This is where Twilio comes in. The company operates a cloud library of software that helps companies build communication tools that meet the modern needs of their customers and employees. Among these apps are everything from text messaging (a low-margin but profitable business that Twilio uses to invest in new things) to video, online chat bots, and customer interaction analytics. Flex is an integrated call center toolkit that businesses can deploy to make their customer service operations more efficient.
Flexible, cloud-based communication tools that break down barriers of traditional voice and text are in great demand, and as a result Twilio is on fire. First-quarter 2022 revenue increased 48% year-over-year to $875 million (or 35% year-over-year increase). Over the next few years, CEO Jeff Lawson believes organic growth of at least 30% per year can be achieved. The difficulty many investors have with the company is that it’s losing money right now – though that’s intentional, as it’s reinvesting all of its profits plus a little extra to fuel expansion. However, with a solid balance sheet of $5.2 billion in cash and short-term investments offset by debt of just $986 million, Twilio is in good shape to keep the pedal in the metal.
After being attacked by the market, Twilio is now trading at less than 3.7 times its one-year forecast sales. If profitability is what you’ve been waiting for, management thinks they’ll start to achieve that (on an adjusted basis) in 2023. This communications software platform looks really cheap right now if you think Twilio could pull its ambitious financial guidance out over the next few years.
3. Fortinet: New clouds need new data centers and new security hardware
Find a company with a proven track record of growth And Too profitable? Check out Fortinet, a “legacy” cybersecurity company that provides firewalls (devices that monitor traffic in and out of a physical location) and related hardware.
I put the term “legacy” in quotes because while cloud-native security products are popular right now, there’s nothing old-fashioned about what Fortinet offers. Sure, remote work has changed the game. More workers are accessing employer data and work applications from outside the office than ever before. This is where businesses love CrowdStrike They make their own straw. But with the spread of cloud computing, more data centers are being built and upgraded. Each of these requires new security devices to keep these physical assets safe.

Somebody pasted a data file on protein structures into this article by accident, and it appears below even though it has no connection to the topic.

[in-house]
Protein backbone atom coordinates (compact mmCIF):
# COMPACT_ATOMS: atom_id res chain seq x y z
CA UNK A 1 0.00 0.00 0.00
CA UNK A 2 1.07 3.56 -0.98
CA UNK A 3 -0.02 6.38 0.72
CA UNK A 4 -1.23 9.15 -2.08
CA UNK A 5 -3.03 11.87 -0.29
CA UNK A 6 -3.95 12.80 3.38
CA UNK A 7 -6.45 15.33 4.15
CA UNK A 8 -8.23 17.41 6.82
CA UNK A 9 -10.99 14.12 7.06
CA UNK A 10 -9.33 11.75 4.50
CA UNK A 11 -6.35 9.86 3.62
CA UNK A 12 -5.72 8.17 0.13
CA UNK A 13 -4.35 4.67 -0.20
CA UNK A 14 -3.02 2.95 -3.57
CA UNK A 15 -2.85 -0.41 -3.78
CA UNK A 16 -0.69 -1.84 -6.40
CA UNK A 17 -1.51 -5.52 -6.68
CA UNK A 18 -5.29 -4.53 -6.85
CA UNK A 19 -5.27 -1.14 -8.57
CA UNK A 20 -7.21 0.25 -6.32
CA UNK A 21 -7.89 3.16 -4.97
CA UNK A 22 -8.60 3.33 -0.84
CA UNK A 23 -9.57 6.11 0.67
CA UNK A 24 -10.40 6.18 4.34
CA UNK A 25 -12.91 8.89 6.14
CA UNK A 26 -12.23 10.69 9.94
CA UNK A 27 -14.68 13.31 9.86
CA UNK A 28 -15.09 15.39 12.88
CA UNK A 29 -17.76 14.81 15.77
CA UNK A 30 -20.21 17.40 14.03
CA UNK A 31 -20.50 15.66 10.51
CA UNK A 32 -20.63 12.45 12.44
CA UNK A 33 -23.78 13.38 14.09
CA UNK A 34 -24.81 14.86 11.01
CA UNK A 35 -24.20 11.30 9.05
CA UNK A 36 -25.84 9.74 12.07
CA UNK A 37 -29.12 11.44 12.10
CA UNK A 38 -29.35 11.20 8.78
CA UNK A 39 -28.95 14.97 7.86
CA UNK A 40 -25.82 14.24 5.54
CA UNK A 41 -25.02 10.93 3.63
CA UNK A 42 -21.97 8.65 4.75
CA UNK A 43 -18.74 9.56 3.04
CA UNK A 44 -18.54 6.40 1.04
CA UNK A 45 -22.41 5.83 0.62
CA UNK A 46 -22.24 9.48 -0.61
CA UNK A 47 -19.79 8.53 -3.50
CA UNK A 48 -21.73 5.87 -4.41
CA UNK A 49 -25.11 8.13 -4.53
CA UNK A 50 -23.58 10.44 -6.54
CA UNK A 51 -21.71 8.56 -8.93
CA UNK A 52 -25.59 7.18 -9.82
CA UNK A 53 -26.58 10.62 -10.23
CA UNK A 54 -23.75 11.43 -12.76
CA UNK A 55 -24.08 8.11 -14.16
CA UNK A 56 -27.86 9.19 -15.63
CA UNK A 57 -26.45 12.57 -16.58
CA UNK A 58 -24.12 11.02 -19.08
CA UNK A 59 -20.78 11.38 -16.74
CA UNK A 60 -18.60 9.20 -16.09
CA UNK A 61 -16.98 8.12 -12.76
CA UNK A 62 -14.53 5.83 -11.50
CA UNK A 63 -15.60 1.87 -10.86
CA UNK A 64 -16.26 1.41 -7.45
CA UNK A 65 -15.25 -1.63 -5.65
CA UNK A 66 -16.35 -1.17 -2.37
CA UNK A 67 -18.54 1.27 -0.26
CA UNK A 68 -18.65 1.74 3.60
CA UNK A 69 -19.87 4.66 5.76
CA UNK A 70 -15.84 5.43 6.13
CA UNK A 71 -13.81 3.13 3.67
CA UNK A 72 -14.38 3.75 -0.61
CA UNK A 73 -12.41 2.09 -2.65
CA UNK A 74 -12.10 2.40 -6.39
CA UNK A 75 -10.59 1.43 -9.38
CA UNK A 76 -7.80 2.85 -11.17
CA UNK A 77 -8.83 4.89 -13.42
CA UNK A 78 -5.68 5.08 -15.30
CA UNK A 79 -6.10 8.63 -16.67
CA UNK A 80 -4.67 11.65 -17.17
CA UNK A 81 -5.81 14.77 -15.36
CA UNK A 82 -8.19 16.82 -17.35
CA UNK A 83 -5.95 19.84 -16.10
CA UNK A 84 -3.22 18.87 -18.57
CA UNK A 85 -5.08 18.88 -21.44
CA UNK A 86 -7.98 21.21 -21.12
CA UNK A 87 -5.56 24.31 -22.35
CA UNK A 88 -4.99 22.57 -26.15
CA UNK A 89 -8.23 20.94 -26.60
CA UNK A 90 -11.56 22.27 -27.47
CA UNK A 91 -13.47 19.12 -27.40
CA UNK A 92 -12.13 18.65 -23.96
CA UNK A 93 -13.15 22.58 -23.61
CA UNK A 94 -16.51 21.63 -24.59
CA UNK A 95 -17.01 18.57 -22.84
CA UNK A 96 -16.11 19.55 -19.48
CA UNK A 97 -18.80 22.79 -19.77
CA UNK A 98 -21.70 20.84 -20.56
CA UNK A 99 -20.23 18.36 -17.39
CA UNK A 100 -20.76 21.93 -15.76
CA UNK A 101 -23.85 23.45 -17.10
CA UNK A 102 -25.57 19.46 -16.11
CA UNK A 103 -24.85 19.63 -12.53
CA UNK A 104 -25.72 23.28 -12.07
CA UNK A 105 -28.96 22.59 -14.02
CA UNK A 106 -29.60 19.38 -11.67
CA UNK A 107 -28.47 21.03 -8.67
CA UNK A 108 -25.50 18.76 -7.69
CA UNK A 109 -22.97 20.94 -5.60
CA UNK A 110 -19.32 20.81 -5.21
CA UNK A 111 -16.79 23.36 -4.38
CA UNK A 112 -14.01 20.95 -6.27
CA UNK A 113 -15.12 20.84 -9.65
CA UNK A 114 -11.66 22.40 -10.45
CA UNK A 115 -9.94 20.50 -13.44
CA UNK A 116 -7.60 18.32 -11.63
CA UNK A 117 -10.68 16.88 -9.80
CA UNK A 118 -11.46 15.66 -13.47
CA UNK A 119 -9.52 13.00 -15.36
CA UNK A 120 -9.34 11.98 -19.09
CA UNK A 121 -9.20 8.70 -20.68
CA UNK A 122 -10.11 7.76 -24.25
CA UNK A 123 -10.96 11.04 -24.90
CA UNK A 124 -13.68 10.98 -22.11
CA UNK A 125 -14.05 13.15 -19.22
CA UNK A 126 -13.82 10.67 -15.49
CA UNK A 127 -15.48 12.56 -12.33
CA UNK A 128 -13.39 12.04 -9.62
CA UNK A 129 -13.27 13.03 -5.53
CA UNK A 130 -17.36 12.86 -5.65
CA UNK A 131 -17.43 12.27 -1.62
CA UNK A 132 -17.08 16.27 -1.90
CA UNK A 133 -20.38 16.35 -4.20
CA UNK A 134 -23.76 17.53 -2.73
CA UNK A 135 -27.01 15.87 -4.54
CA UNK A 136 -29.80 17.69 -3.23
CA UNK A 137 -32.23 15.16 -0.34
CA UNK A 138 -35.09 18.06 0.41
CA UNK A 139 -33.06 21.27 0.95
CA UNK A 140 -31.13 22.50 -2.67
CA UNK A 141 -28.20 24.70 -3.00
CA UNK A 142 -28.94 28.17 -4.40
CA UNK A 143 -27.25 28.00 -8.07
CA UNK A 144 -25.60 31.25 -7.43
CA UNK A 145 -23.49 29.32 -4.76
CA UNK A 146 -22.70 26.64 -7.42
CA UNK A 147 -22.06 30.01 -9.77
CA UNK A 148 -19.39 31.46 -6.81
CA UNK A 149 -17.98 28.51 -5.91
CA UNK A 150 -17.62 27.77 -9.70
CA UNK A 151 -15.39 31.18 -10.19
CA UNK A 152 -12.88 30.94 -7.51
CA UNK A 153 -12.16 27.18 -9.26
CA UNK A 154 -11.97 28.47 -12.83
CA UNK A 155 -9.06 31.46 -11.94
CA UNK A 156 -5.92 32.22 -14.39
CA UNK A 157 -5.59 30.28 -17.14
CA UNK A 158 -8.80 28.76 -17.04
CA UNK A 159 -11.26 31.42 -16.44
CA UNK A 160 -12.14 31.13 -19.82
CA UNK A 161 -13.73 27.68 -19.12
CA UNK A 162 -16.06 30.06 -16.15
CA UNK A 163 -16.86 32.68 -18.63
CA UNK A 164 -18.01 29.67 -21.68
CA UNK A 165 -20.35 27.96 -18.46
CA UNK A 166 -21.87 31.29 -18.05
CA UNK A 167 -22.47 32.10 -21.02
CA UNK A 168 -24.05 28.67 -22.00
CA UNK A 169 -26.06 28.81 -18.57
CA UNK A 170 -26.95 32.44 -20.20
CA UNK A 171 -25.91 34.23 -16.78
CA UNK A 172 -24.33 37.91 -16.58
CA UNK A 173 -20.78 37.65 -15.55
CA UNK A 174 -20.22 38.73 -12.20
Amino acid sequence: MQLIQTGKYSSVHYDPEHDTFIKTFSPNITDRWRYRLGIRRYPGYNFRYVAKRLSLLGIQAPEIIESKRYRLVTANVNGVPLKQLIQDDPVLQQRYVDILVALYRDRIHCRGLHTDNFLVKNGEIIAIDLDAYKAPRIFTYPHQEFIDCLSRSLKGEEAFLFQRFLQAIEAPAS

And this is where Fortinet really shines. Total revenue increased 34% in the first quarter of 2022 to $955 million, a continuation of more than a decade of rapid growth in double-digit sales as a public company. More than a third of sales were product-based, which grew 54% over the previous year. Free cash flow was $274 million, which is a very good profit margin of 29%.
Besides its hardware, Fortinet also has a lot of software-based security offerings. The segment, classified as “service revenue,” grew 24% in the first quarter and is expected to accelerate later in 2022. Fortinet has a proven track record of investing in consistent, profitable growth, and now trades for just 34 times its free cash flow for a period of time. 12 months. As of this writing. It’s my favorite cyber security stock to buy right now.